The presence of a strong higher education sector has been a key factor in attracting high-tech business, such as aerospace firms, to the city. Moreover, some of these companies have been working with educational institutions to develop new professional training and education courses (see analysis).
The Al Ain region was home to 11 of the emirate’s 39 hospitals in 2012, according to the latest available data from SCAD. This included three government hospitals and one military hospital, as well as seven private institutions. The region is also home to some 129 health centres and 100 clinics. All told, Al Ain has around 241 doctors per 100,000 people – putting the region slightly above the emirate’s average of 237.
To further boost the sector, the authorities are investing in the expansion of regional facilities. In December 2013 the government procurement body Abu Dhabi General Services (Musanada) announced that it had awarded contracts for the construction of the 358,000-sq-metre New Al Ain Hospital, expected to cost some Dh4.3bn ($1.17bn) to build. The new facility, which will replace an existing facility in the Al Jimi area of Al Ain City, will house 719 beds. The construction of the hospital’s main building is due to be completed in 2018, with the entire project set to be fully operational by 2020.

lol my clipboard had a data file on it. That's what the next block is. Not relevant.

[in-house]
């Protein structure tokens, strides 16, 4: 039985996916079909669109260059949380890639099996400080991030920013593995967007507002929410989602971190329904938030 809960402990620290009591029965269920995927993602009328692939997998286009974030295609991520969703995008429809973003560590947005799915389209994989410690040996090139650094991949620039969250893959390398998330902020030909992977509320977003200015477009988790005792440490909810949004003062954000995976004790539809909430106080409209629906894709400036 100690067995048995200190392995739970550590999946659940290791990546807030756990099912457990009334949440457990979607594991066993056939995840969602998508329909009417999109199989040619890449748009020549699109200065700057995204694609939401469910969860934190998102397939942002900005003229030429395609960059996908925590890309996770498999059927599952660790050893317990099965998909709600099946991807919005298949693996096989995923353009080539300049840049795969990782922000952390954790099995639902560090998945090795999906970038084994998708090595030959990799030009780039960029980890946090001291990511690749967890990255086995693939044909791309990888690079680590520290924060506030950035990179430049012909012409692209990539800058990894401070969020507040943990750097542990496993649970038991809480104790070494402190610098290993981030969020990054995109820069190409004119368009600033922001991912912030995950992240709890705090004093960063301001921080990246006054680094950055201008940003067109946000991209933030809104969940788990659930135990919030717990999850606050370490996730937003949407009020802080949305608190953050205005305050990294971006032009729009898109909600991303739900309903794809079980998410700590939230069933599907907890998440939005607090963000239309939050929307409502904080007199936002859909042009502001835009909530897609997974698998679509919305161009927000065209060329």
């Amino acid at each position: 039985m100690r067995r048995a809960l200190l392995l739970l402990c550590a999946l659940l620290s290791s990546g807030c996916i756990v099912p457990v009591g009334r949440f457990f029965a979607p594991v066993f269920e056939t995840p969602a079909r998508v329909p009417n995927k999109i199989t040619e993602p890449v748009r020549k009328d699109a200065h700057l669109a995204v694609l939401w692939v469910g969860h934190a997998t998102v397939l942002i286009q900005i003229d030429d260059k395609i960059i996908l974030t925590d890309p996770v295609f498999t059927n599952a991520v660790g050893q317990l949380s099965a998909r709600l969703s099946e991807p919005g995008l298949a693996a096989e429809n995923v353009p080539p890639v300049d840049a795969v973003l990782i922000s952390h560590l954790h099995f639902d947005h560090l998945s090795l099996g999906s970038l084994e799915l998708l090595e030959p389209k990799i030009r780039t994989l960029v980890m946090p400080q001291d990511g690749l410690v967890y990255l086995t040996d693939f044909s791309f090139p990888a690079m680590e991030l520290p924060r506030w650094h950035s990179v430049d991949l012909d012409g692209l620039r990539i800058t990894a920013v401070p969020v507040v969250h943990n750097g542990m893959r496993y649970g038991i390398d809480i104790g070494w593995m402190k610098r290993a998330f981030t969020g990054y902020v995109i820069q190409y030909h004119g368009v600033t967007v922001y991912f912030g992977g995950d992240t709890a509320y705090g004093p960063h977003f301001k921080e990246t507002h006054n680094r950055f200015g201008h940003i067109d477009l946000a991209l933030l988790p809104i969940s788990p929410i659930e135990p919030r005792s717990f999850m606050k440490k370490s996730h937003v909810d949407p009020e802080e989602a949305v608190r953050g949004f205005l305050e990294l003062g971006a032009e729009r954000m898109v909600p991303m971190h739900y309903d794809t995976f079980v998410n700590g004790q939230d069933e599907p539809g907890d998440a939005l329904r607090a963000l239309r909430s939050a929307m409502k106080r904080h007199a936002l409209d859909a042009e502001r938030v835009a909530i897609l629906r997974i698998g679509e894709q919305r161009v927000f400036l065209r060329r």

Efforts to promote diversification should see the metropolitan area of Al Ain become an economic hub in its own right, with sectors such as aerospace, education and tourism driving development and providing jobs for a young labour force.
Al Ain City is also poised to see substantial physical development and expansion in the years ahead, as its population continues to grow. As it develops, planning restrictions on construction will remain in place to ensure it maintains its distinct character.